Understanding Overtime Pay in New York: What Employees Need to Know

By David DeToffol | July 1, 2024

As employment law practitioners, we often encounter confusion surrounding overtime pay regulations in New York State. This article aims to clarify some key points about overtime entitlements under New York law.

The Basics of Overtime in New York

New York State labor law mandates that most employees receive overtime pay at a rate of 1.5 times their regular rate for all hours worked beyond 40 in a workweek. It’s crucial to note that these requirements are in addition to federal standards set by the Fair Labor Standards Act (FLSA).

Some Key Points to Remember

  1. Exemptions: While New York law exempts certain occupations from overtime requirements (e.g., executive, administrative, and professional employees), it’s important to note that some workers exempt under federal law may still be entitled to overtime under state law.
  2. Non-Waivable Right: Employees cannot waive their right to overtime pay, even by agreement with their employer.

 

Here is An Example:

ABC Restaurant employs Sarah as a server. Sarah typically works 45 hours per week and is paid $15 per hour plus tips. ABC Restaurant has been paying Sarah straight time for all hours worked, arguing that her tips compensate for any overtime.

This practice violates New York overtime law in several ways:

  1. Failure to Pay Overtime: Sarah is entitled to overtime pay (1.5 times her regular rate) for all hours worked over 40 in a week.
  2. Misunderstanding of Tip Credit: While employers can take a tip credit under certain circumstances, this does not negate the requirement to pay overtime.
  3. Incorrect Calculation: Even if ABC Restaurant paid overtime, they must calculate it based on Sarah’s full regular rate (including tips), not just her base hourly rate.

In this scenario, Sarah is owed significant back pay. For each week, she should receive:

  • 40 hours at her regular rate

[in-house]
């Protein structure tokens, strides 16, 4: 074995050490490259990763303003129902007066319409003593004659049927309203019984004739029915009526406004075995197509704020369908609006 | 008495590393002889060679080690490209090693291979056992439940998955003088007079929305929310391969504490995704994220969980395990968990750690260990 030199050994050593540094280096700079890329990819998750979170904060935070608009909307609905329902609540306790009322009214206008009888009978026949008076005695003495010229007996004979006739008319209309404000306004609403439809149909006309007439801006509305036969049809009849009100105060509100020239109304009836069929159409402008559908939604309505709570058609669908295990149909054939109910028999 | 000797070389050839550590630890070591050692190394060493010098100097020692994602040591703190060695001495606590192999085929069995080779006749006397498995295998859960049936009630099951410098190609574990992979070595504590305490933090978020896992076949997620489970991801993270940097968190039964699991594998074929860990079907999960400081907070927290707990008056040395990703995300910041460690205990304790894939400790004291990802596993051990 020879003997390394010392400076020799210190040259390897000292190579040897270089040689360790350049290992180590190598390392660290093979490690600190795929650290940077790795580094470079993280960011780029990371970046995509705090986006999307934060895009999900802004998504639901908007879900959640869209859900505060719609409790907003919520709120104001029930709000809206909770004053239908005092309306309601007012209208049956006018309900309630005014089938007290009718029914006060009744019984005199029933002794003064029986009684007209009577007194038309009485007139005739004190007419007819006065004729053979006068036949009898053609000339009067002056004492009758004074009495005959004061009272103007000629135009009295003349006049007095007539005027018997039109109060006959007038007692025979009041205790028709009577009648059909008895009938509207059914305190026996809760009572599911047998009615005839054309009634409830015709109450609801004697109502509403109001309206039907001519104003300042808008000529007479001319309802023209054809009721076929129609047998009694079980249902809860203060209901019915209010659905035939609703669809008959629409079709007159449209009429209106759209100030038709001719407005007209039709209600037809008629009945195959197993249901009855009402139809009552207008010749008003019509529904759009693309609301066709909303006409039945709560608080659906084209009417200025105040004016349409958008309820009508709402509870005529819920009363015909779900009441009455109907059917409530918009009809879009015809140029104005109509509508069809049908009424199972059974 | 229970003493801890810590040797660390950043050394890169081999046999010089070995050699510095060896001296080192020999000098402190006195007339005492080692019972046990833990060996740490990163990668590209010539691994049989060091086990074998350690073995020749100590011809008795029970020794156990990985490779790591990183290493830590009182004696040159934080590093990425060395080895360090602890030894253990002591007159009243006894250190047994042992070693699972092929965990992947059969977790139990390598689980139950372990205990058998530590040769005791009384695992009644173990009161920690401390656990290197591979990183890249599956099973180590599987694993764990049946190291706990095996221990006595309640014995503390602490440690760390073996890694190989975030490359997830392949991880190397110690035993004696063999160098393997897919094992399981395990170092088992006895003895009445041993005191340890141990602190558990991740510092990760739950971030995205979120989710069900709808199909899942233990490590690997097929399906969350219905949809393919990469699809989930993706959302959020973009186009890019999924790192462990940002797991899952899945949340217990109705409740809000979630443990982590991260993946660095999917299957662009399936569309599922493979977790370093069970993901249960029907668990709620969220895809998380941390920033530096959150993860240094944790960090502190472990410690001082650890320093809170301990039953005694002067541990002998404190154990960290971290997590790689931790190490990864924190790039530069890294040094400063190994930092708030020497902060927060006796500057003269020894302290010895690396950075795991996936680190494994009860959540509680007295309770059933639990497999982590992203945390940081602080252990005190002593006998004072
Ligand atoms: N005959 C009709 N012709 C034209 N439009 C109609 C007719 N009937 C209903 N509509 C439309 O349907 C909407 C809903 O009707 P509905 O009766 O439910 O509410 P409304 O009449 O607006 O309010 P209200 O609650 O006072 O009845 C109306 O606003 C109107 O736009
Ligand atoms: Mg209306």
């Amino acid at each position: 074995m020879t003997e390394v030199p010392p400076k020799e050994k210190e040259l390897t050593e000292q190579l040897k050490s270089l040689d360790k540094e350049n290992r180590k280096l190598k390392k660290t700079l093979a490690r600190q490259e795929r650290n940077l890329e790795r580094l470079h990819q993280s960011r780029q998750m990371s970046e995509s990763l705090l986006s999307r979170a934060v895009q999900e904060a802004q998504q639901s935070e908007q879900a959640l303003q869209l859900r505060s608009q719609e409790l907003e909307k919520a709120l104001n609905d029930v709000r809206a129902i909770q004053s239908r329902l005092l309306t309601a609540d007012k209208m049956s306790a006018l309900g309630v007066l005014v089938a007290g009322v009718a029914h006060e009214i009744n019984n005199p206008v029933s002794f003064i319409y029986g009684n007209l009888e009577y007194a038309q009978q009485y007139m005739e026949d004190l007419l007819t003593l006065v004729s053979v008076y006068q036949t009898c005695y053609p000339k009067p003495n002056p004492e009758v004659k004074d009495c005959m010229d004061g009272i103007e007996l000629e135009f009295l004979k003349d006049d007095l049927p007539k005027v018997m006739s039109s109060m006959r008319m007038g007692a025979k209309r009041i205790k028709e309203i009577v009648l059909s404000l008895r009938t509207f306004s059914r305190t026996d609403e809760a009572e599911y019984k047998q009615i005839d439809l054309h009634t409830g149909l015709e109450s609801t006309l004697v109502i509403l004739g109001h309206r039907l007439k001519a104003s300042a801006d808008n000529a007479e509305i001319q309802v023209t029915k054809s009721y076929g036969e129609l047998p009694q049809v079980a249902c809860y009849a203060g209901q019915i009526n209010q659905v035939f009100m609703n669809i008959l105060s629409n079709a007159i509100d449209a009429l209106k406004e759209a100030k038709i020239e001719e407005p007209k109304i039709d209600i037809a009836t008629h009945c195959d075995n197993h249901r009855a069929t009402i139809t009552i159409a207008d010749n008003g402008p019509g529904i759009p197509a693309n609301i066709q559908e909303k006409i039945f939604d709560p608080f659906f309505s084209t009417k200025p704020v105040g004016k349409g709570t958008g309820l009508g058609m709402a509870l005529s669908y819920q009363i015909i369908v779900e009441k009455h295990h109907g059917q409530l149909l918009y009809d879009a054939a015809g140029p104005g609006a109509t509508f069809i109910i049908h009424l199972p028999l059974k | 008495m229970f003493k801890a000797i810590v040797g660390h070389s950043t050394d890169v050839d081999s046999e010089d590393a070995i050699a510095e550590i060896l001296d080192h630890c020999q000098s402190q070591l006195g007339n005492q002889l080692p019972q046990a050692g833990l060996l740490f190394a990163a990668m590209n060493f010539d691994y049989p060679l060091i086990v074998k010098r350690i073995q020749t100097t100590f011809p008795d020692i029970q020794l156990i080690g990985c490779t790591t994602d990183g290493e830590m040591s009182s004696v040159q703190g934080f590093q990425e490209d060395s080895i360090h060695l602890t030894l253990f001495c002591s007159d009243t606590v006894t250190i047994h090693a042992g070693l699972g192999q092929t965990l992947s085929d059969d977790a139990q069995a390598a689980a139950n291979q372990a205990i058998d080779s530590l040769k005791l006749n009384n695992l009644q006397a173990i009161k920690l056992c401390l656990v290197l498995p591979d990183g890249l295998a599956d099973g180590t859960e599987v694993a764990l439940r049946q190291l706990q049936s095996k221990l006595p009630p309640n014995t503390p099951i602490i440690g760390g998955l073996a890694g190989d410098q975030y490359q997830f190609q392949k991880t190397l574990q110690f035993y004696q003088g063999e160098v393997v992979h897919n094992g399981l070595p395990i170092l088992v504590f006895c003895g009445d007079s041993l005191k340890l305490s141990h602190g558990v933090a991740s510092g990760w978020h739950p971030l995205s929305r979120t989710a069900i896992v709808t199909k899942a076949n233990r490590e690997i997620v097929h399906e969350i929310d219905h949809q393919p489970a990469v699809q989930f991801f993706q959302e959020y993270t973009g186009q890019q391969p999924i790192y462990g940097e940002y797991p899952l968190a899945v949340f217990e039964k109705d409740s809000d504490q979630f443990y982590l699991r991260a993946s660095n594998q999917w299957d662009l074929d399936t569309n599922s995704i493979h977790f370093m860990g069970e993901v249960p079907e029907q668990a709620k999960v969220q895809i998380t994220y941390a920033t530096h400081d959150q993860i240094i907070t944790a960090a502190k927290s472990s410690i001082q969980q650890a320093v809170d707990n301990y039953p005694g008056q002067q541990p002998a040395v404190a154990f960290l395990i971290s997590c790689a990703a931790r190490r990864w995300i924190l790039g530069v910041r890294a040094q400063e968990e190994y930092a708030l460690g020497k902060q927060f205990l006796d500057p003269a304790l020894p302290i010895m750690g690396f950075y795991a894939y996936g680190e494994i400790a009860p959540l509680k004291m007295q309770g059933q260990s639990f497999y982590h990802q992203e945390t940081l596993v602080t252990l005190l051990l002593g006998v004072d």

• 5 hours at 1.5 times her regular rate (including the value of her average tips)

This example underscores the importance of understanding and complying with overtime laws. Employers who fail to do so may face substantial penalties, including back pay, damages, and legal fees.

Implications for Employers and Employees

Understanding these nuances is crucial for both employers and employees. Employers must ensure compliance with both state and federal overtime laws to avoid potential liability. Employees, on the other hand, should be aware of their rights to ensure they’re receiving fair compensation for their work.

As employment law attorneys, we’ve seen numerous cases where misunderstandings about overtime regulations have led to disputes. It’s always advisable for both parties to seek legal counsel if there’s any uncertainty about overtime entitlements or obligations.

Remember, while this overview provides general guidance, overtime law can be complex and fact-specific. If you have questions about your particular situation, don’t hesitate to consult with a qualified employment law attorney.

Contact DeToffol & Gittleman today to schedule a comprehensive and confidential consultation.

DISCLAIMER: The information provided in this blog post is for informational purposes only and is not intended to be legal advice. Laws vary significantly from one jurisdiction to another, and therefore, the concepts discussed here may not apply universally or to every case. Furthermore, laws, especially in this field, are subject to frequent changes, so there is no guarantee that the information presented is current or up to date at the time of reading.